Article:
Nature most spectacular feeding frenzies

Dolphins, sharks and birds team up for one of nature’s most spectacular annual feeding frenzies…

‘Apparently the wildlife gods were smiling on me because during the limited five days on the water, we had four days of some of the most intense action of the season and possibly even the last few years.’

Likened to east Africa’s buffalo migration, the ‘run’ sees sardines spawn and migrate from the cool waters of the Agulhas Bank, south of South Africa, northward to the warmer waters along the east coast.

Shoals are known to be four miles long and one mile wide, and are clearly visible from the surface of the ocean.

Harried by packs of predators and swept in by the action of the waves, the sardine shoals are penned close to the shore.

Working together, up to 1,000 common dolphins arrive from the open ocean to drive the shoal towards the surface.

Protecting themselves from this onslaught the sardines form into giant balls called ‘bait balls’ which can measure as large as 65ft, or 20m, in diameter.

Thanks to the dolphins, the sardines come within the diving range of the gannets who swoop into the water like white arrows shooting into the sea leaving hundreds of white bubbles behind them.

Next to join the frenzy are the sharks who get very excited when the dolphins are around.

As the frenzy continues walls of bubbles drift upwards which are released by the dolphins working together in teams.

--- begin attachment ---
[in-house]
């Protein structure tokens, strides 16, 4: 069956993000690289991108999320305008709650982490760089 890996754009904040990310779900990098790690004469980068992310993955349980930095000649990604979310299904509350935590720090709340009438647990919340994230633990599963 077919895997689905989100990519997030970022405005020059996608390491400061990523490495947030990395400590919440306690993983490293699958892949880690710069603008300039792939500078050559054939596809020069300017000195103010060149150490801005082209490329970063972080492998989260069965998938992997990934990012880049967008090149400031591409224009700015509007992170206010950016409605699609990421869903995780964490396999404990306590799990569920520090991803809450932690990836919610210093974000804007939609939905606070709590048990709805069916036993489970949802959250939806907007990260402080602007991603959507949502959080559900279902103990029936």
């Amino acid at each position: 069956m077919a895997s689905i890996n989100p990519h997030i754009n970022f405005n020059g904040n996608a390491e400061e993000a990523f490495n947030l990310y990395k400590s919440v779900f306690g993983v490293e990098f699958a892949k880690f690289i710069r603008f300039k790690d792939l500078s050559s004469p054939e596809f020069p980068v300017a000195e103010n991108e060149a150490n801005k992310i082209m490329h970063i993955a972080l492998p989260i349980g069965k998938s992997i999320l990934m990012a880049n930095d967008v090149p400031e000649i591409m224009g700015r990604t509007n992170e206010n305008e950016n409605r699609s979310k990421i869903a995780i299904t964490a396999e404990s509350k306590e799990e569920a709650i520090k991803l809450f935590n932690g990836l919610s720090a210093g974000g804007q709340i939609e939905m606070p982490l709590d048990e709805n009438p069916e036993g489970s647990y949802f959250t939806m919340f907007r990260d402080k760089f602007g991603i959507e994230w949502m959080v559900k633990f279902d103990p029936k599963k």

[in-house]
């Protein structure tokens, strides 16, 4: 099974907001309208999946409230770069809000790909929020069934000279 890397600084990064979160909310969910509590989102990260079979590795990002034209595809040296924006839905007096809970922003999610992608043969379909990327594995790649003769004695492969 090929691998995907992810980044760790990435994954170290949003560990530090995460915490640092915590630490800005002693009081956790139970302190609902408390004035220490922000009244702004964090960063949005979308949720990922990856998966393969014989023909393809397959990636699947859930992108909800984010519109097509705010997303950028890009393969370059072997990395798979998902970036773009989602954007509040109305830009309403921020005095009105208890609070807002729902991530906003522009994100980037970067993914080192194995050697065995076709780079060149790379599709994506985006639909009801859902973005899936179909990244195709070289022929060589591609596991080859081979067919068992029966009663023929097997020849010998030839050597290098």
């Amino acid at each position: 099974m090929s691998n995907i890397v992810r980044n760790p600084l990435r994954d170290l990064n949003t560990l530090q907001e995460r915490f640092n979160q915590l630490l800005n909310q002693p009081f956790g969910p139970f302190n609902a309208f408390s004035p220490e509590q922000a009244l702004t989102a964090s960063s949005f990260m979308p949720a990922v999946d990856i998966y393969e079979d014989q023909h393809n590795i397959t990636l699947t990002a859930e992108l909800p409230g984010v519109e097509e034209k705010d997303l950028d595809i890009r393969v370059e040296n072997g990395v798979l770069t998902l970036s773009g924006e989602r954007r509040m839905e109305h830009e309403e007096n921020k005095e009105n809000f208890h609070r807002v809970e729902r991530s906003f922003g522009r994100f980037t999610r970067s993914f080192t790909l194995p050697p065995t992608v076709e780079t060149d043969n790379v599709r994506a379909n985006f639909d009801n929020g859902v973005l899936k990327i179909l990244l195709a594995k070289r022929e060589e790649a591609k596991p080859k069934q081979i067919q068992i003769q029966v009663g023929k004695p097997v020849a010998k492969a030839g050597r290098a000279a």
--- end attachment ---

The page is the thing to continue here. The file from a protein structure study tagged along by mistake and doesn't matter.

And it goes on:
They use the bubbles to coax the sardines into ever tighter groups.

The sardines seldom cross the wall of bubbles and crowd closer together. Known as bubble netting, this enables the dolphins to grab every last sardine.

Just when the feasting appears to be almost over Brydes Whales appears to gather up any remaining sardines.

‘What seems like a frenzy is actually more like organised chaos,’ says Heller.

He says he plans to return to South Africa for the 2011 and 2012 sardine runs.

‘The sardine run requires preparation, patience, focus and endurance. It is unique in every regard,’ says Heller.

‘The sardine run has by far been the most unique experience I have had so far. To swim among more predators on one dive than most scuba divers will witness in their entire lifetime is something that I am truly grateful for.’

shark feeding 5 Nature most spectacular feeding frenzies

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2 Comments »

  1. Tina Says:

    This is amazing!

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  2. mario Says:

    this is amazing!

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